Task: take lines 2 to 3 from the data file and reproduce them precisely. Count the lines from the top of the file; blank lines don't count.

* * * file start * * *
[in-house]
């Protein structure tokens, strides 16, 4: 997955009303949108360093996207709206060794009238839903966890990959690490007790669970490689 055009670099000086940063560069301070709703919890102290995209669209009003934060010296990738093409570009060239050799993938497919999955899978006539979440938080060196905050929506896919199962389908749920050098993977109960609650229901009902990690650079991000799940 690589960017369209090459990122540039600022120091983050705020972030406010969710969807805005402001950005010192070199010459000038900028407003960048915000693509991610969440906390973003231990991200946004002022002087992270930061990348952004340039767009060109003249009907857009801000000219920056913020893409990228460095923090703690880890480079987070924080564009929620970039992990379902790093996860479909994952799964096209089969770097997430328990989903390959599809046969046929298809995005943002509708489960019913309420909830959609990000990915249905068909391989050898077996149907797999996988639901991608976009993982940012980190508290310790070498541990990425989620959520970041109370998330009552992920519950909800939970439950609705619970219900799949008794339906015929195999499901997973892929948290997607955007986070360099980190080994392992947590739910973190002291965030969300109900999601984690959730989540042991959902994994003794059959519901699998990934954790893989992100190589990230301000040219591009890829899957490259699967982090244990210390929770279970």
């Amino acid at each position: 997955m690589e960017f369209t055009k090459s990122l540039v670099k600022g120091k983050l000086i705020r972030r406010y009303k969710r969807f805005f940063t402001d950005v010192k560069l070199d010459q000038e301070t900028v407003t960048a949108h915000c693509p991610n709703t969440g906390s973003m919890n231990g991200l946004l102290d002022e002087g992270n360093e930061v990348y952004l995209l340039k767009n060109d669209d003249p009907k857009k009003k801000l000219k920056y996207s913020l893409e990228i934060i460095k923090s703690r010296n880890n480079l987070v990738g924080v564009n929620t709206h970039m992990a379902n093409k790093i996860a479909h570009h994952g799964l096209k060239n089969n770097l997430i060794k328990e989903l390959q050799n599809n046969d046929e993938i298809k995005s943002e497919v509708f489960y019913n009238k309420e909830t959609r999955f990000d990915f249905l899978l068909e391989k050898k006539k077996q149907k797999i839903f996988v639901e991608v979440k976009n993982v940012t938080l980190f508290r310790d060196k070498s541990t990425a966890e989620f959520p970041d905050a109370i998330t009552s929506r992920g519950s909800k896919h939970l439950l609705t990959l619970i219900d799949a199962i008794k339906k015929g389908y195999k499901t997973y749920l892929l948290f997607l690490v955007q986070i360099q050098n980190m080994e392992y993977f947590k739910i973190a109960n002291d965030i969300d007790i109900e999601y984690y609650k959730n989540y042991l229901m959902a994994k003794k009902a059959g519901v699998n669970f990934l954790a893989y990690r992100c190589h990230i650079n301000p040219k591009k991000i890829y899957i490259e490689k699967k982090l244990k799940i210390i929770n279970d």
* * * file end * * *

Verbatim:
């Protein structure tokens, strides 16, 4: 997955009303949108360093996207709206060794009238839903966890990959690490007790669970490689 055009670099000086940063560069301070709703919890102290995209669209009003934060010296990738093409570009060239050799993938497919999955899978006539979440938080060196905050929506896919199962389908749920050098993977109960609650229901009902990690650079991000799940 690589960017369209090459990122540039600022120091983050705020972030406010969710969807805005402001950005010192070199010459000038900028407003960048915000693509991610969440906390973003231990991200946004002022002087992270930061990348952004340039767009060109003249009907857009801000000219920056913020893409990228460095923090703690880890480079987070924080564009929620970039992990379902790093996860479909994952799964096209089969770097997430328990989903390959599809046969046929298809995005943002509708489960019913309420909830959609990000990915249905068909391989050898077996149907797999996988639901991608976009993982940012980190508290310790070498541990990425989620959520970041109370998330009552992920519950909800939970439950609705619970219900799949008794339906015929195999499901997973892929948290997607955007986070360099980190080994392992947590739910973190002291965030969300109900999601984690959730989540042991959902994994003794059959519901699998990934954790893989992100190589990230301000040219591009890829899957490259699967982090244990210390929770279970």
């Amino acid at each position: 997955m690589e960017f369209t055009k090459s990122l540039v670099k600022g120091k983050l000086i705020r972030r406010y009303k969710r969807f805005f940063t402001d950005v010192k560069l070199d010459q000038e301070t900028v407003t960048a949108h915000c693509p991610n709703t969440g906390s973003m919890n231990g991200l946004l102290d002022e002087g992270n360093e930061v990348y952004l995209l340039k767009n060109d669209d003249p009907k857009k009003k801000l000219k920056y996207s913020l893409e990228i934060i460095k923090s703690r010296n880890n480079l987070v990738g924080v564009n929620t709206h970039m992990a379902n093409k790093i996860a479909h570009h994952g799964l096209k060239n089969n770097l997430i060794k328990e989903l390959q050799n599809n046969d046929e993938i298809k995005s943002e497919v509708f489960y019913n009238k309420e909830t959609r999955f990000d990915f249905l899978l068909e391989k050898k006539k077996q149907k797999i839903f996988v639901e991608v979440k976009n993982v940012t938080l980190f508290r310790d060196k070498s541990t990425a966890e989620f959520p970041d905050a109370i998330t009552s929506r992920g519950s909800k896919h939970l439950l609705t990959l619970i219900d799949a199962i008794k339906k015929g389908y195999k499901t997973y749920l892929l948290f997607l690490v955007q986070i360099q050098n980190m080994e392992y993977f947590k739910i973190a109960n002291d965030i969300d007790i109900e999601y984690y609650k959730n989540y042991l229901m959902a994994k003794k009902a059959g519901v699998n669970f990934l954790a893989y990690r992100c190589h990230i650079n301000p040219k591009k991000i890829y899957i490259e490689k699967k982090l244990k799940i210390i929770n279970d």